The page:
Home   Calendar   Holidays   Israel   Sukkot VII/Hoshanah Rabah

Sukkot VII/Hoshanah Rabah in Israel

The last day of Sukkot (Succot, Succoth, Sukkoth) is the end of a period that is known as the Feast of Tabernacles. The Sukkot festival is observed during the week starting on 15th day of Tishri (or Tishrei), which is the first month of the year in the Jewish calendar.

Rabbi holding lulav
Many Jewish people use a sukkah as a place to be in during the Sukkot period.
Many Jewish people use a sukkah as a place to be in during the Sukkot period.
©iStockphoto.com/Tova Teitelbaum

About Sukkot VII/Hoshanah Rabah

Read more about Sukkot VII/Hoshanah Rabah.

Sukkot VII/Hoshanah Rabah Observances

WeekdayDateYearNameHoliday Type
WedSep 292010Sukkot VII/Hoshanah RabahObservance, Hebrew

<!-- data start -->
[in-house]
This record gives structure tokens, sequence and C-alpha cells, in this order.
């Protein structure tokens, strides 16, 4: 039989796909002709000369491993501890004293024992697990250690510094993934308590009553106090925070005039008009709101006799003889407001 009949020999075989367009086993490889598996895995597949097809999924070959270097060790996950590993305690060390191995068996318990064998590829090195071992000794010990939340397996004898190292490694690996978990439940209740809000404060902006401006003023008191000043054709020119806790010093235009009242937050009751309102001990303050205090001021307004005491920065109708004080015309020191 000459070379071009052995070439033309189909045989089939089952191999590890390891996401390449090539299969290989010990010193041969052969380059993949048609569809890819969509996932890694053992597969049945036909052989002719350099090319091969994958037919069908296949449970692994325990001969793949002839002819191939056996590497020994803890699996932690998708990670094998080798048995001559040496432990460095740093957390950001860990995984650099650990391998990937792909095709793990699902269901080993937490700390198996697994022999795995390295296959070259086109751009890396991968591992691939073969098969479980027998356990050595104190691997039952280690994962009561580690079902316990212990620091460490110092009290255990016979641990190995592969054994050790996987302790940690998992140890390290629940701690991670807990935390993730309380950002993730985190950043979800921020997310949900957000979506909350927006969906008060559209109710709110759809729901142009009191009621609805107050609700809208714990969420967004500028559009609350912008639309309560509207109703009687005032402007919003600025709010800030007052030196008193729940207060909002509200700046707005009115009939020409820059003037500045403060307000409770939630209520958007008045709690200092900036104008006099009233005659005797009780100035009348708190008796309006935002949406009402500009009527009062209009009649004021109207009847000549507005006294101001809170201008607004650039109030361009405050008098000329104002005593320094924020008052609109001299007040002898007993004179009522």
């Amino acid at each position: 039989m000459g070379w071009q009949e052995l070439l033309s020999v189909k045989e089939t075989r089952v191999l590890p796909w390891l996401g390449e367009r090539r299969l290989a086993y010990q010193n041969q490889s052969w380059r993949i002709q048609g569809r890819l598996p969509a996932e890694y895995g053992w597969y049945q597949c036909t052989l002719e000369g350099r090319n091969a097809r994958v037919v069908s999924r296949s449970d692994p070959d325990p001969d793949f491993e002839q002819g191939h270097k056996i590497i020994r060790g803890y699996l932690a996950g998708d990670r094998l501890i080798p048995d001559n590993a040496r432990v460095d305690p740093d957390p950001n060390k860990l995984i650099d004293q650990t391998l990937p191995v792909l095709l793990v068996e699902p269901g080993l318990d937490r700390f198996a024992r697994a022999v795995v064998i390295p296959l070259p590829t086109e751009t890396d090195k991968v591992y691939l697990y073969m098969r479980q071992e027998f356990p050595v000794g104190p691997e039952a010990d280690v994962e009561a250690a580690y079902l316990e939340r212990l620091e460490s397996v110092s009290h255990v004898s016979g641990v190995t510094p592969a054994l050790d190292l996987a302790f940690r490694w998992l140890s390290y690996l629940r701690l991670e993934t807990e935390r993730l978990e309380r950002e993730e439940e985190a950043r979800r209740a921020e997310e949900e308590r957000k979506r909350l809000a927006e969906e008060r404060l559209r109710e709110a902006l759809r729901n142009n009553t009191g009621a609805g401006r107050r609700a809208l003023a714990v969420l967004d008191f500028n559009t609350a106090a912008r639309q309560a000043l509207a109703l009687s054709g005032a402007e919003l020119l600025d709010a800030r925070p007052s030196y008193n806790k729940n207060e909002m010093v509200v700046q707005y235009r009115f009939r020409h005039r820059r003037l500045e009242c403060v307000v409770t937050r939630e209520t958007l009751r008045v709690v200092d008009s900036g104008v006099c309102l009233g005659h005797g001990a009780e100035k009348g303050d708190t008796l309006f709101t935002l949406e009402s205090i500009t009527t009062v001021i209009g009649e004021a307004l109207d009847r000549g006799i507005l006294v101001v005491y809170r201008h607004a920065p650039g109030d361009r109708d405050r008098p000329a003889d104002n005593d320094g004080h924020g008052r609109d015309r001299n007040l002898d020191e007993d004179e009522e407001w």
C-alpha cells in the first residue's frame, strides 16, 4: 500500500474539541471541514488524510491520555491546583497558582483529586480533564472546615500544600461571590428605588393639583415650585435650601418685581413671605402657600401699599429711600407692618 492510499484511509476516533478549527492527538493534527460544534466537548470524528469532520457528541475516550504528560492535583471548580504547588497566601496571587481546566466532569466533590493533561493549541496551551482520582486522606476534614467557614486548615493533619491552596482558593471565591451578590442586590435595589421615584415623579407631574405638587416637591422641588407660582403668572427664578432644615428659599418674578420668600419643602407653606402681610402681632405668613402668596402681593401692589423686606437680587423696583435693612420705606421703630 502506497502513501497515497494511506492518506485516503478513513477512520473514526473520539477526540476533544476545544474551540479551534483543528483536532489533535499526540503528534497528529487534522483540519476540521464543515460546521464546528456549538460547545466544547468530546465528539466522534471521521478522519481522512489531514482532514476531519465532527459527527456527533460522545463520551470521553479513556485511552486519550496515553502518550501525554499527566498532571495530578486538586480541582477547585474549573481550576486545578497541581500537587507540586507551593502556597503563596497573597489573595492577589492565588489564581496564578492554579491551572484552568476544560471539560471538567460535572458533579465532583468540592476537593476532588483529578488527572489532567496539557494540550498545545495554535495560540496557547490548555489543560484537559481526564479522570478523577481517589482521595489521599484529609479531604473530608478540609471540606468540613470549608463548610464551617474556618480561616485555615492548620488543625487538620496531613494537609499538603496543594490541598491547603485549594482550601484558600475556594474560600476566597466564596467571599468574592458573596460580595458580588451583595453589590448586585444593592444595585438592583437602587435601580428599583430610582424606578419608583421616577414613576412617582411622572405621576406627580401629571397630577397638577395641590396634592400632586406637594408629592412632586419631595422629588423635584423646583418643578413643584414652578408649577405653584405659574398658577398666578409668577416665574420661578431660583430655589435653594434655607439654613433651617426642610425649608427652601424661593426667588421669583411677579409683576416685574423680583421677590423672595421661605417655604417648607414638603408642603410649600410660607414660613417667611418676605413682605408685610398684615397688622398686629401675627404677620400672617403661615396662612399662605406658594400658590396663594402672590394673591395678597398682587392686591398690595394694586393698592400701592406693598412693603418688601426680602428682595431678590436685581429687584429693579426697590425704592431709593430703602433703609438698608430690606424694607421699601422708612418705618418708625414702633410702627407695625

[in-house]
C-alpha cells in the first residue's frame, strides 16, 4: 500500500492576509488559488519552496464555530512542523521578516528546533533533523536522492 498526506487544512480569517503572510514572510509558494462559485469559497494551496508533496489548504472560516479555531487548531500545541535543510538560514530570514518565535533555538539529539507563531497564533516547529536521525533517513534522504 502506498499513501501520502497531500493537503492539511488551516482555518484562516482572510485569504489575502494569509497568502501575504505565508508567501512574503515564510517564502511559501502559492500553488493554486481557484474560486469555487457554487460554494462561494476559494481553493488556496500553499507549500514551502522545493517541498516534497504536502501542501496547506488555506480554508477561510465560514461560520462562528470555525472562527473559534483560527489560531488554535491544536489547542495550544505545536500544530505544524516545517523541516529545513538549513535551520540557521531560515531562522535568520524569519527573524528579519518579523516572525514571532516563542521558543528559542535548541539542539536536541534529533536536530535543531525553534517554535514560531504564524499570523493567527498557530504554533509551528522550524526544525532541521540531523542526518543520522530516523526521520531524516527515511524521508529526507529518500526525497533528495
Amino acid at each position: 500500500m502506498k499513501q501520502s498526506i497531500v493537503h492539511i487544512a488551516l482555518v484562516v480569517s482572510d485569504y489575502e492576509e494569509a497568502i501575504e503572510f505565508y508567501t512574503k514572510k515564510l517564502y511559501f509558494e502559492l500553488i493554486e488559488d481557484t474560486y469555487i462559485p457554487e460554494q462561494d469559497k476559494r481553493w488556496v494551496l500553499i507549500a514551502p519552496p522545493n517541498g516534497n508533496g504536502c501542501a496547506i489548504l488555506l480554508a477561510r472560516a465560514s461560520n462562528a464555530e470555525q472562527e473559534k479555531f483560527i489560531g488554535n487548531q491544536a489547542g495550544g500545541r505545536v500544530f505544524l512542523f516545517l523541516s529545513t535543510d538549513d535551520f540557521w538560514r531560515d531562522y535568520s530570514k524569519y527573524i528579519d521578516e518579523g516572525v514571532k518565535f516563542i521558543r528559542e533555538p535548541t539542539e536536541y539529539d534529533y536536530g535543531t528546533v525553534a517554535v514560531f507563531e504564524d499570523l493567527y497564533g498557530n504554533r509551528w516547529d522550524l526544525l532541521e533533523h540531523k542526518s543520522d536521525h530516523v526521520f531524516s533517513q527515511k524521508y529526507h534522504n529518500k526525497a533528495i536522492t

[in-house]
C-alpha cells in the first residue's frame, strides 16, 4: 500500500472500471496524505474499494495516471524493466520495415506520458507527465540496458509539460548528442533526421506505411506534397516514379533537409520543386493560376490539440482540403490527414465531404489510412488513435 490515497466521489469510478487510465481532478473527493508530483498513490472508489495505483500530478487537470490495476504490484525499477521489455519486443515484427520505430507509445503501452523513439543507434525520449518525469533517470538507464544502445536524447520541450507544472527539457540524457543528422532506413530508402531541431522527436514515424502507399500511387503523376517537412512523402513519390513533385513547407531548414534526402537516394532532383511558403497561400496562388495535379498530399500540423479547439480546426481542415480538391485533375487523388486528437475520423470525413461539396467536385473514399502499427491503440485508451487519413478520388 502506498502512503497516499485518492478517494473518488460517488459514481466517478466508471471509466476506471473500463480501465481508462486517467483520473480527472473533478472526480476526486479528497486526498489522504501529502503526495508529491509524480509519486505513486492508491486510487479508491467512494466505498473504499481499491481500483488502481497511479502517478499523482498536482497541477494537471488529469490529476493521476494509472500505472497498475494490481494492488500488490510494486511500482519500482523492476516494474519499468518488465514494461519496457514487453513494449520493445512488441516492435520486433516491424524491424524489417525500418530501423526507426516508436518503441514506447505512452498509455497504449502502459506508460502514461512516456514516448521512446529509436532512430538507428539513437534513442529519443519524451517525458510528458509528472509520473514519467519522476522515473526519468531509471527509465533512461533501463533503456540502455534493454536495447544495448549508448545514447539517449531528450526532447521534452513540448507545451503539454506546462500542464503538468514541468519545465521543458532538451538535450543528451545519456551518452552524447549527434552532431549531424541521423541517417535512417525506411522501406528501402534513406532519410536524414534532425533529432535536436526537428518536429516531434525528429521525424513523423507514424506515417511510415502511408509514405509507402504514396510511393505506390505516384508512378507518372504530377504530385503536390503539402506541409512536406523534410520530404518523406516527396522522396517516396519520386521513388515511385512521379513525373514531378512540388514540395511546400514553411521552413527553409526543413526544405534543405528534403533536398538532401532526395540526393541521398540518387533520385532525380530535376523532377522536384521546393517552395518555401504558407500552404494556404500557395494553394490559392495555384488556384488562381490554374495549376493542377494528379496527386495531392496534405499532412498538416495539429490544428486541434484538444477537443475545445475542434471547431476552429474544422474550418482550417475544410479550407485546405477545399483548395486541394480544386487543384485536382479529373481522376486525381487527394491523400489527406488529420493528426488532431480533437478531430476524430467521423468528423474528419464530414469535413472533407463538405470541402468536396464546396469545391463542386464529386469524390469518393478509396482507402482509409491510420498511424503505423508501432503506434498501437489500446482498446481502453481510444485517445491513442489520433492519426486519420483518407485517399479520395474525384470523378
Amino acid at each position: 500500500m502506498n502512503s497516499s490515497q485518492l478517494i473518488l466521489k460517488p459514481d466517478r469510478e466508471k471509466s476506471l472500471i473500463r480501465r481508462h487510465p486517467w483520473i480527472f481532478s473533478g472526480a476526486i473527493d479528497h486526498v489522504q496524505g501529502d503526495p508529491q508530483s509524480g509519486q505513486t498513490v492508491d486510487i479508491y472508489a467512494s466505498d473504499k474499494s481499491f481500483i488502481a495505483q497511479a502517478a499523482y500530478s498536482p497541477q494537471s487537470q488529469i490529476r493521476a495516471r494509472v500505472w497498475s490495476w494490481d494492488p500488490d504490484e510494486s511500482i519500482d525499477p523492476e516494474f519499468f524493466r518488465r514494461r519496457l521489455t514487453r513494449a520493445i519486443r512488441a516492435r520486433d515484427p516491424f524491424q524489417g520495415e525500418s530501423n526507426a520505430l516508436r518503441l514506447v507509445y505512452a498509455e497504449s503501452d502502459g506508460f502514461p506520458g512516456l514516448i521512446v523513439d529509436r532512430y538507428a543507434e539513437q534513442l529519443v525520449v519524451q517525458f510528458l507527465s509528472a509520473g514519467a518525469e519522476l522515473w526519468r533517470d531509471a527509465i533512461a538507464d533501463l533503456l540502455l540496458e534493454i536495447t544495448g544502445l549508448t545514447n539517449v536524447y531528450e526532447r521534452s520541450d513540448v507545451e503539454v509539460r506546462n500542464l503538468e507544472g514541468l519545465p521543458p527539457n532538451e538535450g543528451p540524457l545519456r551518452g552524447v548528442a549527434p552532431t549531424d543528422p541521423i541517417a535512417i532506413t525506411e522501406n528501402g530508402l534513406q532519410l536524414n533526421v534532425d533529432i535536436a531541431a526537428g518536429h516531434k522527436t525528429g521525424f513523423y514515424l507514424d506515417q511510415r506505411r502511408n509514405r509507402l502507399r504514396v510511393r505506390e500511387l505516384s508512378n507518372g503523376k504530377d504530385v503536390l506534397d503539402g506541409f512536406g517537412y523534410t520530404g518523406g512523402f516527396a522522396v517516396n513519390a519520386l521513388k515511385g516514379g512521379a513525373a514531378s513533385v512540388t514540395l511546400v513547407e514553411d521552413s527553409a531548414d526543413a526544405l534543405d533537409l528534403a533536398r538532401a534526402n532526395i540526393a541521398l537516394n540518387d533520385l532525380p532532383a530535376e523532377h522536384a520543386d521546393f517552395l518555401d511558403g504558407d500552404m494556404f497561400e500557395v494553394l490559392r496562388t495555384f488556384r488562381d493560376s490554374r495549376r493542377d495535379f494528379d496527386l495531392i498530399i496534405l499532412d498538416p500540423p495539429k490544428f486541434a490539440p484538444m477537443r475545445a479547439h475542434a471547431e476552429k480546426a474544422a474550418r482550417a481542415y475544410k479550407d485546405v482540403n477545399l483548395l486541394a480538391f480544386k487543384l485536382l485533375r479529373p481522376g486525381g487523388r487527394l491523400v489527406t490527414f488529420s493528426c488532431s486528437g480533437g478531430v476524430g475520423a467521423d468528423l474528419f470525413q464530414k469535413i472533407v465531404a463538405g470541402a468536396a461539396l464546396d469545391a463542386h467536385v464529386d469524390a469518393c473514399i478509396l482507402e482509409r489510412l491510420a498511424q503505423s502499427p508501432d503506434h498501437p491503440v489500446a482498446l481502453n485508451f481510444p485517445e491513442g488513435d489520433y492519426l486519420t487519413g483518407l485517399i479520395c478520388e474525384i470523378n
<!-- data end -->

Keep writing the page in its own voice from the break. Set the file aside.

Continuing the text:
WedOct 192011Sukkot VII/Hoshanah RabahObservance, Hebrew
SunOct 72012Sukkot VII/Hoshanah RabahObservance, Hebrew
WedSep 252013Sukkot VII/Hoshanah RabahObservance, Hebrew
WedOct 152014Sukkot VII/Hoshanah RabahObservance, Hebrew
SunOct 42015Sukkot VII/Hoshanah RabahObservance, Hebrew
SunOct 232016Sukkot VII/Hoshanah RabahObservance, Hebrew
WedOct 112017Sukkot VII/Hoshanah RabahObservance, Hebrew
SunSep 302018Sukkot VII/Hoshanah RabahObservance, Hebrew
SunOct 202019Sukkot VII/Hoshanah RabahObservance, Hebrew
FriOct 92020Sukkot VII/Hoshanah RabahObservance, Hebrew

Quick Facts

The last day of Sukkot marks the end of the Sukkot festival, celebrated among Jewish communities worldwide.

Sukkot VII/Hoshanah Rabah 2017

Wednesday, October 11, 2017

Sukkot VII/Hoshanah Rabah 2018

Sunday, September 30, 2018

Advertising

List of dates for other years

Other holidays in October 2017 in Israel

United Nation Holidays on October 11, 2017

Fun Holiday on October 11, 2017

You might also like

The Apocalypse is near - again!

The end of the world is near. Again! For centuries, doomsdayers and self-styled prophets have claimed to know about the end of the world, emphasizing that their version of the apocalypse will come true. more

Watching Lunar Eclipses

A lunar eclipse can be seen with the naked eye, unlike solar eclipses, which have special safety requirements. more